# more realistic continuum potato

I'm trying to get a realistically looking continuum potato. This is what I already achieved but i would like to improve the outcome by rotating the light-shading and make it bigger. Is there any way to do that?

\documentclass[a4,10pt,fleqn]{scrartcl}
\usepackage{tikz}
\usetikzlibrary{shapes}
\usetikzlibrary{decorations.pathmorphing}
\usetikzlibrary{decorations.pathreplacing}
\usetikzlibrary{decorations.shapes}
\usetikzlibrary{decorations.text}
\begin{document}

\makeatletter
color(0bp)=(tikz@ball!0!white);
color(10bp)=(tikz@ball!0!white);
color(15bp)=(tikz@ball!70!black);
color(20bp)=(black!70);
color(30bp)=(black!70)}
\makeatother
\begin{tikzpicture}[>=stealth,
axis/.style={densely dashed,font=\small}]

\coordinate (K) at (3,1);

\shade[ball color= gray!10!white, opacity=.6] (K) plot [smooth cycle,tension=0.7] coordinates {(3,1) (5,1.2) (7,1) (8,3) (7,4.5) (5,4.5) (2,4) (1.7,2.5)};

\end{tikzpicture}

\end{document}


As it can be seen, the code you're using came from the Yori's answer to How to draw a shaded sphere?. I liked Alain Matthes' answer better:

\documentclass[tikz]{standalone}
\pgfpoint{-10bp}{10bp}}
{color(0bp)=(gray!30!white);
color(9bp)=(gray!75!white);
color(18bp)=(gray!70!black);
color(25bp)=(gray!50!black);
color(50bp)=(black)}
\begin{document}
\begin{tikzpicture}
\coordinate (K) at (3,1);
\end{tikzpicture}
\end{document}


Now to answer your actual question, which is how to rotate the shading or make it bigger (change the light source position). The shading will start at the specified \pgfpoint{<x>}{<y>} (first argument of \pgfdeclareradialshading) where \pgfpoint{0}{0} is the potato center. The shading colors will follow the order given in the second argument of \pgfdeclareradialshading where the dimension in parenthesis is the radial distance from the specified \pgfpoint. So, by changing the value of the \pgfpoint you can "rotate" the shading, for instance changing it to \pgfpoint{20bp}{10bp} results in the following:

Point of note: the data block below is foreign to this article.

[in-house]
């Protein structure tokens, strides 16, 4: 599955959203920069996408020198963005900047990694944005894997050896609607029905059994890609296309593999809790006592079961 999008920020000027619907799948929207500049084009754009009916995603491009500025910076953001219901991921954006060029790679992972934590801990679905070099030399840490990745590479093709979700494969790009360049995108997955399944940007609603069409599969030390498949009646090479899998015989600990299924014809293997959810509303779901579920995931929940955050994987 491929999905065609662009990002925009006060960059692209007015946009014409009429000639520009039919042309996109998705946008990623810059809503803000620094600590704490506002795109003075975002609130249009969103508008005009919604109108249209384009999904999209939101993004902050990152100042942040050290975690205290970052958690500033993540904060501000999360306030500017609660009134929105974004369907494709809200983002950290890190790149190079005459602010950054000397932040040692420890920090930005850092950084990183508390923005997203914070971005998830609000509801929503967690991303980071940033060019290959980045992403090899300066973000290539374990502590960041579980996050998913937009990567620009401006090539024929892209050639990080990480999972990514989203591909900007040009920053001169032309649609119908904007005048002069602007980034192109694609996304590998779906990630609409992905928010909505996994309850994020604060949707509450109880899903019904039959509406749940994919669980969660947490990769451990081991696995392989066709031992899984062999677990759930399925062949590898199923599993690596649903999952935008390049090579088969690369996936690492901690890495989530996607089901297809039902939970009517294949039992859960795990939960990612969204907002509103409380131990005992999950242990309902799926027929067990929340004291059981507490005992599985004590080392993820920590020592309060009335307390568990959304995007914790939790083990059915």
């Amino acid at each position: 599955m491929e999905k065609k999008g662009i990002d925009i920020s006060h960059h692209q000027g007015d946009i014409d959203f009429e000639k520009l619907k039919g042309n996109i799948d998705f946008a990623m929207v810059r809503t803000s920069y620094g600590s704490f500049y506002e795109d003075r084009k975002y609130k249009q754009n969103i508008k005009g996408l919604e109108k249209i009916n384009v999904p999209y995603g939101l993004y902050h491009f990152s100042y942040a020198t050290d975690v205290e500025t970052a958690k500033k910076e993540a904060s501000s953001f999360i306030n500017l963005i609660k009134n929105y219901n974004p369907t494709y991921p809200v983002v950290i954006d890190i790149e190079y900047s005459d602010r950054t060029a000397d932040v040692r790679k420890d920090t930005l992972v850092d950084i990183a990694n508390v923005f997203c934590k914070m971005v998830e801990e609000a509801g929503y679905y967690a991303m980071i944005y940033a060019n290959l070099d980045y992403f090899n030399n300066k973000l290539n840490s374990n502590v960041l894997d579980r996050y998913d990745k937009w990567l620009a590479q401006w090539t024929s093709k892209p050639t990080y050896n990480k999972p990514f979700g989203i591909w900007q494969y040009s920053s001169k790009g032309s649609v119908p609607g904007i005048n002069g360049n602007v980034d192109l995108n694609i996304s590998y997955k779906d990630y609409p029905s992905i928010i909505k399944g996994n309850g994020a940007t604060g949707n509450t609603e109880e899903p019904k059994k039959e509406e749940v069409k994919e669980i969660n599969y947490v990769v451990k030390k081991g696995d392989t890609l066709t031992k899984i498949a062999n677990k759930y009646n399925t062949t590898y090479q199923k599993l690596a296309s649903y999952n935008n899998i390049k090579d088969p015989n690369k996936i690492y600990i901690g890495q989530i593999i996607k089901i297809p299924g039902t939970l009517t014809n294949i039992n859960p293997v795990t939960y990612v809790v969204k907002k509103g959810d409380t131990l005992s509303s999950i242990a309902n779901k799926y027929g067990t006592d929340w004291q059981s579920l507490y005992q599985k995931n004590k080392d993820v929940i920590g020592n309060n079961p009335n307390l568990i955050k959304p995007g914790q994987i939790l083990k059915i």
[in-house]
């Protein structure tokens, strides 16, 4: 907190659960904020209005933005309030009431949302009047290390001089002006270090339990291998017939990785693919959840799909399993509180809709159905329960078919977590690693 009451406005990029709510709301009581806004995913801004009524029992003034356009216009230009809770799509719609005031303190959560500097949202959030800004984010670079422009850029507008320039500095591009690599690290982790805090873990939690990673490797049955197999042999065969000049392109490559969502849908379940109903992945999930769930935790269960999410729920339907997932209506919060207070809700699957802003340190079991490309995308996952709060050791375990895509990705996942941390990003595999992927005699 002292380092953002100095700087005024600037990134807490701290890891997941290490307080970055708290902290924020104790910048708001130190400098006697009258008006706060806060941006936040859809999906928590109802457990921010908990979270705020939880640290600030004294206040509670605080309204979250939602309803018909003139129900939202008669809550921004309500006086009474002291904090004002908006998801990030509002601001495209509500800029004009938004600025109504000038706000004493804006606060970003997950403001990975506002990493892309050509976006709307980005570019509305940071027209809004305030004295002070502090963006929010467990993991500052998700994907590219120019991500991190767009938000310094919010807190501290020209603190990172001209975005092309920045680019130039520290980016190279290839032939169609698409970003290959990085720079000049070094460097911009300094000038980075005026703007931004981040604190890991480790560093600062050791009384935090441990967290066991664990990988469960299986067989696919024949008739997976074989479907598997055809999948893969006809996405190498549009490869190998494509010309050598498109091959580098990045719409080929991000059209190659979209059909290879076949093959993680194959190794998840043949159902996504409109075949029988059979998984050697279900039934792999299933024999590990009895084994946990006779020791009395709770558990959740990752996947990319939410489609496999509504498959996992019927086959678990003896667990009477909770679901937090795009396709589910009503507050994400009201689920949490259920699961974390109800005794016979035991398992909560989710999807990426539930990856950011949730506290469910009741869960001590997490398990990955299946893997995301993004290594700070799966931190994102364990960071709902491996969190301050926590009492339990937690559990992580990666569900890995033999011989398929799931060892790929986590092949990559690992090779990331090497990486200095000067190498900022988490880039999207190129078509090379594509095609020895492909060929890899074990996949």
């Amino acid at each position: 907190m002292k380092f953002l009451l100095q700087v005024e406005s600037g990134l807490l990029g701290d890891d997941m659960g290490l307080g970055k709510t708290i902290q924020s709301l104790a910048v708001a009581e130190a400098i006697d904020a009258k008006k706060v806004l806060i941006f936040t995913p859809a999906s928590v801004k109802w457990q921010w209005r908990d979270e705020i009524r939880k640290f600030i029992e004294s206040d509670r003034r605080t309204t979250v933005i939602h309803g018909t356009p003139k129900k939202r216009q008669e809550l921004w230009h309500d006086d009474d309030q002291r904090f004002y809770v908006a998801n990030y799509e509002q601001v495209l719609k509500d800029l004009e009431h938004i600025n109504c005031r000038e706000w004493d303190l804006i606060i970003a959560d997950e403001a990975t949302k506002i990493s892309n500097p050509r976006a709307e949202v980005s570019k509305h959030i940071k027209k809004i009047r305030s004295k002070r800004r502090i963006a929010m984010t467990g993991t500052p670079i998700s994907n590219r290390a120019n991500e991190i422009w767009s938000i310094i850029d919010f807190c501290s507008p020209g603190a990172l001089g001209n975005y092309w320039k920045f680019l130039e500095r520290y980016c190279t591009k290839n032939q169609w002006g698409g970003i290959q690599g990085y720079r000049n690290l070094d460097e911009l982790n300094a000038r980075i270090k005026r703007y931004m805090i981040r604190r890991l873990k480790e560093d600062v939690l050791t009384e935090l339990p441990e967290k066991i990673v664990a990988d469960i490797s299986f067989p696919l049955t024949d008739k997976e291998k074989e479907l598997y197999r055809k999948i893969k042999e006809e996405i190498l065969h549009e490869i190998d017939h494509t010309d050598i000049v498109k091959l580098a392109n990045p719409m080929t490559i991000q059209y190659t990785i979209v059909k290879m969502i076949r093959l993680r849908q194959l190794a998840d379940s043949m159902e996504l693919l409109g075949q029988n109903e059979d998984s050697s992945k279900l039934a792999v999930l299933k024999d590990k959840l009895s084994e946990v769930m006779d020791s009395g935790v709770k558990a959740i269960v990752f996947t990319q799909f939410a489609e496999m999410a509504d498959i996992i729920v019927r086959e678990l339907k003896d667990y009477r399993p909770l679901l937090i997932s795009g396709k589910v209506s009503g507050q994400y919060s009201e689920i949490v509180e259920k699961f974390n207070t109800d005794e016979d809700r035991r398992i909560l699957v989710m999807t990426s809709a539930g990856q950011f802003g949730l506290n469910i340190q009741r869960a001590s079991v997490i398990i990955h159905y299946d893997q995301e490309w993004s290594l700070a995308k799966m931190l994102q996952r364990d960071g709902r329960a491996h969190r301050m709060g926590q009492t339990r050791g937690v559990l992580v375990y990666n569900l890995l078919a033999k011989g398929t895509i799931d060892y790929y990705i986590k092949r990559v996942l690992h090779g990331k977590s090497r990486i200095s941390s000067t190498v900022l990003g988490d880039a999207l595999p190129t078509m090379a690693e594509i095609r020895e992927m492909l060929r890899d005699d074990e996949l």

By changing the dimensions in () you can change the gradient itself, making the brighter region smaller or bigger. The same can be said for the dark region(the bright region is defined by the two color statements where you have <num>!white and the dark region by <num>!black). Note that these dimensions are not relative to the size of the shading shape, they're absolute. An example of making the brighter area larger: using \pgfpoint{10bp}{10bp} and the dimensions in () in the following sequence: 0bp 15bp 20bp 25bp 50bp, you get the following (note that I increased the 9bp to 15b´therefore the white area will be bigger).

To get more control of everything it's possible to declare a sphere color that shall be used for this shading, and by changing this color you change the shading color, like in the below MWE. Also, since the dimensions on the shading are absolute, it's a good idea to keep the maximum value within the size of the shape, so I changed the dimensions to fit in.

\documentclass[tikz]{standalone}
\definecolor{sphere color}{RGB}{0,0,0}
\pgfpoint{6mm}{3mm}}
{color(0mm)=(sphere color!30!white);
color(4mm)=(sphere color!75!white);
color(8mm)=(sphere color!70!black);
color(12mm)=(sphere color!50!black);
color(15mm)=(black)}
\begin{document}
\begin{tikzpicture}
\coordinate (K) at (3,1);
\colorlet{sphere color}{blue}